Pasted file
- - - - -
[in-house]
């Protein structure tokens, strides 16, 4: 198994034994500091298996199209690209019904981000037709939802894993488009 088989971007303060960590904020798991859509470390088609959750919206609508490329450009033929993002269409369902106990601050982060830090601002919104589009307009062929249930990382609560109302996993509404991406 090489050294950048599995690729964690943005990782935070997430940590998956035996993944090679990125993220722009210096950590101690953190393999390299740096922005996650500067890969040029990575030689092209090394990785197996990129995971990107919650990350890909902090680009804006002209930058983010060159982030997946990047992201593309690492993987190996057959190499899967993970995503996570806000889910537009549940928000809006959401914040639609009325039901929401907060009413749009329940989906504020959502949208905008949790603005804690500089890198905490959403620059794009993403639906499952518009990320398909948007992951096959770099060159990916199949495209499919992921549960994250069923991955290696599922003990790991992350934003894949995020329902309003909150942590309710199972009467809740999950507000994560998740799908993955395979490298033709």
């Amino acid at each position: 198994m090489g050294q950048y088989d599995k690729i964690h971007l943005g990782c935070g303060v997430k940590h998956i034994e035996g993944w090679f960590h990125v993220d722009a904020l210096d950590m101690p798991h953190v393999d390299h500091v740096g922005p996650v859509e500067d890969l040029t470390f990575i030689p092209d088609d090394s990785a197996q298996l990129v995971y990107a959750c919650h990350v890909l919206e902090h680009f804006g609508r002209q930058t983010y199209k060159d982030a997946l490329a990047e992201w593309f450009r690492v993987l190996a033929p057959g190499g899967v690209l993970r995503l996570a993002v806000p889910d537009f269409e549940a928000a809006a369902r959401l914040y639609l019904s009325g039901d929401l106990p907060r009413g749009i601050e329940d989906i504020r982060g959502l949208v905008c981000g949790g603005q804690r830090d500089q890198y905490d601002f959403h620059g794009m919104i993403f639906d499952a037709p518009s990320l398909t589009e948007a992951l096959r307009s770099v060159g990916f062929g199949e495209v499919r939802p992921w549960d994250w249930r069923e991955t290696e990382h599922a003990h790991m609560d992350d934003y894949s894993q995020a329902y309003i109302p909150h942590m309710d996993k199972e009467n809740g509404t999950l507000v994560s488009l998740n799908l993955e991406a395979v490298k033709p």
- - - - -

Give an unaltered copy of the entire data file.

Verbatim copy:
[in-house]
């Protein structure tokens, strides 16, 4: 198994034994500091298996199209690209019904981000037709939802894993488009 088989971007303060960590904020798991859509470390088609959750919206609508490329450009033929993002269409369902106990601050982060830090601002919104589009307009062929249930990382609560109302996993509404991406 090489050294950048599995690729964690943005990782935070997430940590998956035996993944090679990125993220722009210096950590101690953190393999390299740096922005996650500067890969040029990575030689092209090394990785197996990129995971990107919650990350890909902090680009804006002209930058983010060159982030997946990047992201593309690492993987190996057959190499899967993970995503996570806000889910537009549940928000809006959401914040639609009325039901929401907060009413749009329940989906504020959502949208905008949790603005804690500089890198905490959403620059794009993403639906499952518009990320398909948007992951096959770099060159990916199949495209499919992921549960994250069923991955290696599922003990790991992350934003894949995020329902309003909150942590309710199972009467809740999950507000994560998740799908993955395979490298033709």
């Amino acid at each position: 198994m090489g050294q950048y088989d599995k690729i964690h971007l943005g990782c935070g303060v997430k940590h998956i034994e035996g993944w090679f960590h990125v993220d722009a904020l210096d950590m101690p798991h953190v393999d390299h500091v740096g922005p996650v859509e500067d890969l040029t470390f990575i030689p092209d088609d090394s990785a197996q298996l990129v995971y990107a959750c919650h990350v890909l919206e902090h680009f804006g609508r002209q930058t983010y199209k060159d982030a997946l490329a990047e992201w593309f450009r690492v993987l190996a033929p057959g190499g899967v690209l993970r995503l996570a993002v806000p889910d537009f269409e549940a928000a809006a369902r959401l914040y639609l019904s009325g039901d929401l106990p907060r009413g749009i601050e329940d989906i504020r982060g959502l949208v905008c981000g949790g603005q804690r830090d500089q890198y905490d601002f959403h620059g794009m919104i993403f639906d499952a037709p518009s990320l398909t589009e948007a992951l096959r307009s770099v060159g990916f062929g199949e495209v499919r939802p992921w549960d994250w249930r069923e991955t290696e990382h599922a003990h790991m609560d992350d934003y894949s894993q995020a329902y309003i109302p909150h942590m309710d996993k199972e009467n809740g509404t999950l507000v994560s488009l998740n799908l993955e991406a395979v490298k033709p």